Where Google fits in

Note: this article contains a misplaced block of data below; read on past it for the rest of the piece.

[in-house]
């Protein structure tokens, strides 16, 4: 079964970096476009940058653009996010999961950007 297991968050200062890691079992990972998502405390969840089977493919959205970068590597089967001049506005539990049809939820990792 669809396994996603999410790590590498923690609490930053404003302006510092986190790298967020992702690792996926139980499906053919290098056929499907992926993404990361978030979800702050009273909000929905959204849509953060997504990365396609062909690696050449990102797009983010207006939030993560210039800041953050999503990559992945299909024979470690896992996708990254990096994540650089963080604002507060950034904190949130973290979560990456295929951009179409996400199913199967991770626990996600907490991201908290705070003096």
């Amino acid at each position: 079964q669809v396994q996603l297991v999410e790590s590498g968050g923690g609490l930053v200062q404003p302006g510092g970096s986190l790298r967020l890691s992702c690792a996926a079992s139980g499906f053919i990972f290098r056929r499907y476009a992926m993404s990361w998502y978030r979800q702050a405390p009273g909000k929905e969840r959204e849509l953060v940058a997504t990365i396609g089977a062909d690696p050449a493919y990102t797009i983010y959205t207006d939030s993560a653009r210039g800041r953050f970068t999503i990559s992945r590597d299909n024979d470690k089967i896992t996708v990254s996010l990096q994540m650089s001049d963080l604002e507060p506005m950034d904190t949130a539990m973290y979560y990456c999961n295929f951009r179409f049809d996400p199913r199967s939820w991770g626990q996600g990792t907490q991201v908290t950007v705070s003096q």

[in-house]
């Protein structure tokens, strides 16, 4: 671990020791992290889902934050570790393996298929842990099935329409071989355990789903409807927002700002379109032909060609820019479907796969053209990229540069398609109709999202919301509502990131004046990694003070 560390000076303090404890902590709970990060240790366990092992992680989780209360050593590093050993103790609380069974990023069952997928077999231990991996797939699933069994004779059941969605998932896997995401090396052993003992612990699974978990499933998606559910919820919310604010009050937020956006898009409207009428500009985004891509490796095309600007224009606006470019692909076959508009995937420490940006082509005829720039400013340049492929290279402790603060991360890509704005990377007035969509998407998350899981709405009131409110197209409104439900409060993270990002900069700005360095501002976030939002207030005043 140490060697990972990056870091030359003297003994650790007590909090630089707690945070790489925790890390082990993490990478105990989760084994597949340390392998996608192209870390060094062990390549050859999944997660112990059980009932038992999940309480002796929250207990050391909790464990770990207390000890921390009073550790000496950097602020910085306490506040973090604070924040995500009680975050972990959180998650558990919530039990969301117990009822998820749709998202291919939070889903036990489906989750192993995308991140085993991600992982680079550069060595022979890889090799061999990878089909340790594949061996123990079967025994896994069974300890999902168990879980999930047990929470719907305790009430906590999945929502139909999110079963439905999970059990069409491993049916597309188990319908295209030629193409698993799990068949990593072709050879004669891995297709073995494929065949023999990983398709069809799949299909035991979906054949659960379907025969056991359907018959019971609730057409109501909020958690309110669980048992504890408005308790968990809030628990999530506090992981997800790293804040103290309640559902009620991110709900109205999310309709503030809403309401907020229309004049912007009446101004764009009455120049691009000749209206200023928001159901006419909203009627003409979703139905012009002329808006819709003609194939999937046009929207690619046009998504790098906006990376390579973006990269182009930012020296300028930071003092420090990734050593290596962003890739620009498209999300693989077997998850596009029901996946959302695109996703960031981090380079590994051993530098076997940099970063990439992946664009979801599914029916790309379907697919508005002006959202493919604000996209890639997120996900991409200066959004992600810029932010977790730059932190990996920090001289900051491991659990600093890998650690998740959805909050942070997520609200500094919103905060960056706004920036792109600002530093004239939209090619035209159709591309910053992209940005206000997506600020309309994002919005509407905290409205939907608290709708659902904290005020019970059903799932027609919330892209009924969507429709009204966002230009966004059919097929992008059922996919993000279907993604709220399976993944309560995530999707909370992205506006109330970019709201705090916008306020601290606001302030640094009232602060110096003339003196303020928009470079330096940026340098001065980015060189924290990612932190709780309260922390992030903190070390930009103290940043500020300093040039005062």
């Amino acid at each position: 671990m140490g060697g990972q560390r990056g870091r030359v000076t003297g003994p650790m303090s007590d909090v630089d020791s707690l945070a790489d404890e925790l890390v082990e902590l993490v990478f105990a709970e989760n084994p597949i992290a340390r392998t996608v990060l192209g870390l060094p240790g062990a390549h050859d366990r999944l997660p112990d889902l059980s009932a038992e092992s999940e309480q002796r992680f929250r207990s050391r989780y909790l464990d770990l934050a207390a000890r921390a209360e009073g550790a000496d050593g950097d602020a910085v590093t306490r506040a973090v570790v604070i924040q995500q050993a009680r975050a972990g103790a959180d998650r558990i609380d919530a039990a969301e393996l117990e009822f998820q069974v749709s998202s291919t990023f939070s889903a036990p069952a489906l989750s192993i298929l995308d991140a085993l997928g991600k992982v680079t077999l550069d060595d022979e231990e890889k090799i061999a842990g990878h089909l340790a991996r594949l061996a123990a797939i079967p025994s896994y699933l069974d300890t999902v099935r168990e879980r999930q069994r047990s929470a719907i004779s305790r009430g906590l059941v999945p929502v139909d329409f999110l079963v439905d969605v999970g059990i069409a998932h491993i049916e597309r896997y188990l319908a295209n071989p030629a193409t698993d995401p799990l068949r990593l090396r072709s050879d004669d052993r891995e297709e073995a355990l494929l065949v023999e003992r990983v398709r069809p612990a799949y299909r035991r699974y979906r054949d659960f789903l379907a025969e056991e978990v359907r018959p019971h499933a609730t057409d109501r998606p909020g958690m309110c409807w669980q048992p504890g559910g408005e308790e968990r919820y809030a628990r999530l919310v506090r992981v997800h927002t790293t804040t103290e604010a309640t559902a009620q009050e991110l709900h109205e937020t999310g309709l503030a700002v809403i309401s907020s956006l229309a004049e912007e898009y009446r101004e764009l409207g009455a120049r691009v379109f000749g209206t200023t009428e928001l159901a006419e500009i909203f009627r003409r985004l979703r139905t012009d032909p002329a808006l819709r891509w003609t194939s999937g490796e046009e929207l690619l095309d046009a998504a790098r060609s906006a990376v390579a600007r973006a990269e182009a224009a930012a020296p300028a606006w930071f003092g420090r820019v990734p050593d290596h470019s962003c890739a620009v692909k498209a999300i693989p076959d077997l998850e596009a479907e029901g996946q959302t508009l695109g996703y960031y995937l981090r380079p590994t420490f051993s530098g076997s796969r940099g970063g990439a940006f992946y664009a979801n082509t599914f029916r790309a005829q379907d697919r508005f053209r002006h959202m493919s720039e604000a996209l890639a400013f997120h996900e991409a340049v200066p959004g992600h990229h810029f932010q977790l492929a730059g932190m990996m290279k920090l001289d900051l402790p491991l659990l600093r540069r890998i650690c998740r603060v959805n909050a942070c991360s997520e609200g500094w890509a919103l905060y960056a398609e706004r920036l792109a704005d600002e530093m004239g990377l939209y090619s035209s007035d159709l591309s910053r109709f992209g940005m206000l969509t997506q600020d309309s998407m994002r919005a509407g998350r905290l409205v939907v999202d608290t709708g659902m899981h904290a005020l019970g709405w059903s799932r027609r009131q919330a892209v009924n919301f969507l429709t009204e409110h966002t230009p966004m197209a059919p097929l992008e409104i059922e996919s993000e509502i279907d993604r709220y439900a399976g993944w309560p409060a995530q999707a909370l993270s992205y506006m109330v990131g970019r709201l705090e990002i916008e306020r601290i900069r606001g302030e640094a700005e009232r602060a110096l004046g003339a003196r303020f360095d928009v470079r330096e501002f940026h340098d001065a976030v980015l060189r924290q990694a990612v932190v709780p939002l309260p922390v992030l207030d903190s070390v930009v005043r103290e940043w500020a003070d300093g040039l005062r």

The difference is that in the case of Chrome, Google has opened the application up to everyone. You'll have the inevitable clones and branches, programming evolution dictates that somebody's gonna come up with a few cool tricks that Google never though of, and those tricks will be rolled into the next major official release. The allure of the whole "cloud" architecture is that as a person who has a office wokstation, a home workstation and a primary laptop, as well as severay ancilliary systems, I would prefer to take my browser with me. Based on the very way Google Chrome is built, and given that i't not goint to take long to get FF-style plugins built for it, I see myself using the "same" broiwser, all settings intact, wherever I am. I'm sure everyone reading this remembers an instance of reading some article, or finding some site or reference somewhere on one PC, and then being at another location wishing you could access the history from the first. I'll make the bold prediction that Chrome is going to offer some hook into your Google (read GMail) account that will serve as an online history, bookmarks, & etc. Google by now really should be the owner of delicious, and (should leave the core engine well enough alone, no ad insertion please) and it should be a core feature. Next, google chrome should run swiftyl towards adopting Developer's Toolbar as a core feature. Do those things, try to add in IE and FF emulation, and google can take the market starting with the developers. Those developers will recommend ti to their family, friends and clients, and that's how you really shift the "paradigm".